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Re^3: poll ideas quest 2016

by chacham (Prior)
on May 19, 2016 at 13:53 UTC ( #1163478=note: print w/replies, xml ) Need Help??


in reply to Re^2: poll ideas quest 2016
in thread poll ideas quest 2016

struck with worry that I don't know the exact meaning

I believe that is included in "I am not positive what it means".

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Re^4: poll ideas quest 2016
by Tux (Abbot) on May 19, 2016 at 15:18 UTC

    More worrisome: "I am not positive what it means in the current context"


    Enjoy, Have FUN! H.Merijn

      I am not positive what it means in the current context

      So, i intended "It confuses what the sentence means" to cover that. Or at least something like that. But, it does sound like a different option.

      To keep those options together, and to make it look pretty (at least in my current environment) added, "Context might change its meaning". Does that sound right to you?

        Sure, whatever. I have had feedback of what I thought to be perfect English, to mean something completely different in the context that I used it. Speaking/Writing in non-native tongue(s) will cause those embarrassing moments.


        Enjoy, Have FUN! H.Merijn
Re^4: poll ideas quest 2016
by jaredor (Priest) on May 20, 2016 at 05:55 UTC

    True, but my emphasis is on the post-hoc nature of the act. Looking up words before sending the note is so pedestrian; I was trying to succinctly capture the act of looking up the word after it is too late to correct.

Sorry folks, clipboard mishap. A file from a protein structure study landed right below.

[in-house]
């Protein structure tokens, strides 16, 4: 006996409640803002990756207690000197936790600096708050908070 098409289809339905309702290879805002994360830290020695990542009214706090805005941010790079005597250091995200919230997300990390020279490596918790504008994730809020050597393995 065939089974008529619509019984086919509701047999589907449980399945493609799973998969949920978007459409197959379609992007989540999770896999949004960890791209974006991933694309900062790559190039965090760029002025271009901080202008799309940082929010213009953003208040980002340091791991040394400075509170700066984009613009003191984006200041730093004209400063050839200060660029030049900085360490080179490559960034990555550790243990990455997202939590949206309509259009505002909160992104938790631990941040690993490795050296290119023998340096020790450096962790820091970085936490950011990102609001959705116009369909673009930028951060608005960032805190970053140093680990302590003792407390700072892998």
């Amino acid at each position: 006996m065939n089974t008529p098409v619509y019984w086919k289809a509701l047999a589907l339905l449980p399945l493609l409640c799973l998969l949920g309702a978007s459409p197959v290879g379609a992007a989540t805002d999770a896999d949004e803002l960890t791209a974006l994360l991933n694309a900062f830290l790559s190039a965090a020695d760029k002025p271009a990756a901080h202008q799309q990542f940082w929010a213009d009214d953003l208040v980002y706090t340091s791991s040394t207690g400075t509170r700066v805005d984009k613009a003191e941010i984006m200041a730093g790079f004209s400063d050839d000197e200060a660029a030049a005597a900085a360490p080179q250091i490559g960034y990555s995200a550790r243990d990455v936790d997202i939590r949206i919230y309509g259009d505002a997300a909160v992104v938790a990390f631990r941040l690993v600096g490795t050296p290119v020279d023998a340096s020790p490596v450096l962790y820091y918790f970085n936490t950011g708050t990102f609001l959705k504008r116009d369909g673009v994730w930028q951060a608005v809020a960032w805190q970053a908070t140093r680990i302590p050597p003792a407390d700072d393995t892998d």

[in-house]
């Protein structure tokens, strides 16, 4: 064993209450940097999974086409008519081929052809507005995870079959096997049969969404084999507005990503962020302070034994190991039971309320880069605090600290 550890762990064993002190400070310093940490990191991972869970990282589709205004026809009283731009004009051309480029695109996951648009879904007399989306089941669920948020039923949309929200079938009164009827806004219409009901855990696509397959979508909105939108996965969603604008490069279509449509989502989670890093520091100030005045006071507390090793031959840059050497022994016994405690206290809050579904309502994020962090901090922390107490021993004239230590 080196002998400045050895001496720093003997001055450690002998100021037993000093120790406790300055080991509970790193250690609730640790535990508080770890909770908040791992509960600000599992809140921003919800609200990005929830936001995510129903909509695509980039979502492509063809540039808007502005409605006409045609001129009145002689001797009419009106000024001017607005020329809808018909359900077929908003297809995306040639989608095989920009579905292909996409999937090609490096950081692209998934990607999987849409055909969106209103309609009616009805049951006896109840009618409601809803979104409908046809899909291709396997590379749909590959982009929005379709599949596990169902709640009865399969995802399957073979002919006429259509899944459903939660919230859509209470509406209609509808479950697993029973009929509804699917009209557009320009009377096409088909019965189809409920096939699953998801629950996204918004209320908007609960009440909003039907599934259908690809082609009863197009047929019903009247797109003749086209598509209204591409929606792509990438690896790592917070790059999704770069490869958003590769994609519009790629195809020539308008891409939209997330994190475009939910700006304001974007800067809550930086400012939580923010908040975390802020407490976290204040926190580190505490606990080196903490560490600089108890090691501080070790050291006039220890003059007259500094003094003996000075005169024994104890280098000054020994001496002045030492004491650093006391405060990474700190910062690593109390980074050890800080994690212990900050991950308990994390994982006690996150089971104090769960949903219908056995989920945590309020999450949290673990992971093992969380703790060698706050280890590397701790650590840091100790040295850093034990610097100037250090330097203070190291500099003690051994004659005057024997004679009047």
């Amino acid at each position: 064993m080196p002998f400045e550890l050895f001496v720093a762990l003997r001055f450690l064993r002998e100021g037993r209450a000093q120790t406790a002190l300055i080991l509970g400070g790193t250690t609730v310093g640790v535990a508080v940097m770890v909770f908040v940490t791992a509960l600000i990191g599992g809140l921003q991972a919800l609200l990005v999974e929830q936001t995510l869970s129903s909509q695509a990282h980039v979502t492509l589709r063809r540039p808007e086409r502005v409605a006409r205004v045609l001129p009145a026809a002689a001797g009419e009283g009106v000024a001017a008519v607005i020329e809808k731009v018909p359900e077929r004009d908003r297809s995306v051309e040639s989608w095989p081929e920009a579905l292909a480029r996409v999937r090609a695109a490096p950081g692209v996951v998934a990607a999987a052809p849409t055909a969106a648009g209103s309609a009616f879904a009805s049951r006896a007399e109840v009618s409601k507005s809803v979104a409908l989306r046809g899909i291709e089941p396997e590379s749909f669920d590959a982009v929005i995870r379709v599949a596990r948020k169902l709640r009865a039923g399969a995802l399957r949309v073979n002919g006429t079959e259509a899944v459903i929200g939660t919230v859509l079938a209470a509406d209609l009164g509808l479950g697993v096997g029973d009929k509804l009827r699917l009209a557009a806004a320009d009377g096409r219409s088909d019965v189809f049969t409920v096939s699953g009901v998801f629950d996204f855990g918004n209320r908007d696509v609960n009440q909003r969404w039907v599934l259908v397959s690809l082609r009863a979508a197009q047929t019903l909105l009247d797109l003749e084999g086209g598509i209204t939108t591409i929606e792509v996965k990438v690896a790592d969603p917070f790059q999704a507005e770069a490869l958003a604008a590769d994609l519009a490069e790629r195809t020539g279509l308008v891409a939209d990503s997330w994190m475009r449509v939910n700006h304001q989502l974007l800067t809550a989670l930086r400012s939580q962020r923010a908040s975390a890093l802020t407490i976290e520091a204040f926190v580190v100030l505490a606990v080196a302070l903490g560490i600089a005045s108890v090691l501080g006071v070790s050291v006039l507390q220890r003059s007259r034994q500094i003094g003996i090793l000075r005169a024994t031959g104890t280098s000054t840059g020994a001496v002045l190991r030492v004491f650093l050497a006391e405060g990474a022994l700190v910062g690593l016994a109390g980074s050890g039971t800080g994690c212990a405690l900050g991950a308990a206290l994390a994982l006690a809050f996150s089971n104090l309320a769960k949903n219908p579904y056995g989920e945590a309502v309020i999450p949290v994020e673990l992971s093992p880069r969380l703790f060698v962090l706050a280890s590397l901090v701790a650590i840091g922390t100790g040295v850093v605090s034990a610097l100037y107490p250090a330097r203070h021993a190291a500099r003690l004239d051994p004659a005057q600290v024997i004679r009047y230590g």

I just have to share my favorite malapropism here: At a small social gathering the wife of my friend was trying to find either the word "ravenous" or "famished" but instead went on for some time that she was "ravished, absolutely ravished." She liked to say things in a dramatic way, which really skewed the interpretation of her narrative to the more salacious meanings of the word. It was fun watching her husband, who was torn between correcting her or saying nothing, hoping that the topic would die a natural death.

    I learned from her eventual embarassment, so needless to say, I have always used "ravished" correctly in my personal communications since then. :-)

      to succinctly capture the act of looking up the word after it is too late

      Good point. Though, would that not lead to every option's bifurcation? Perhaps just one option for "after"? ... I added "I am afraid i used it incorrectly". Does that capture it well?

      Nice story. :)

        Some bifurcations are worse than others. ;-)

        I'm fine with what you have. If you title case all the first person pronouns then the sentence will be perfect!

        Thank you for humoring me. Also thank you for working on the polls, which I find provide nice "lateral" aspects to ponder.

        PerlMonks: Come for the perl, stay for the lexicography!

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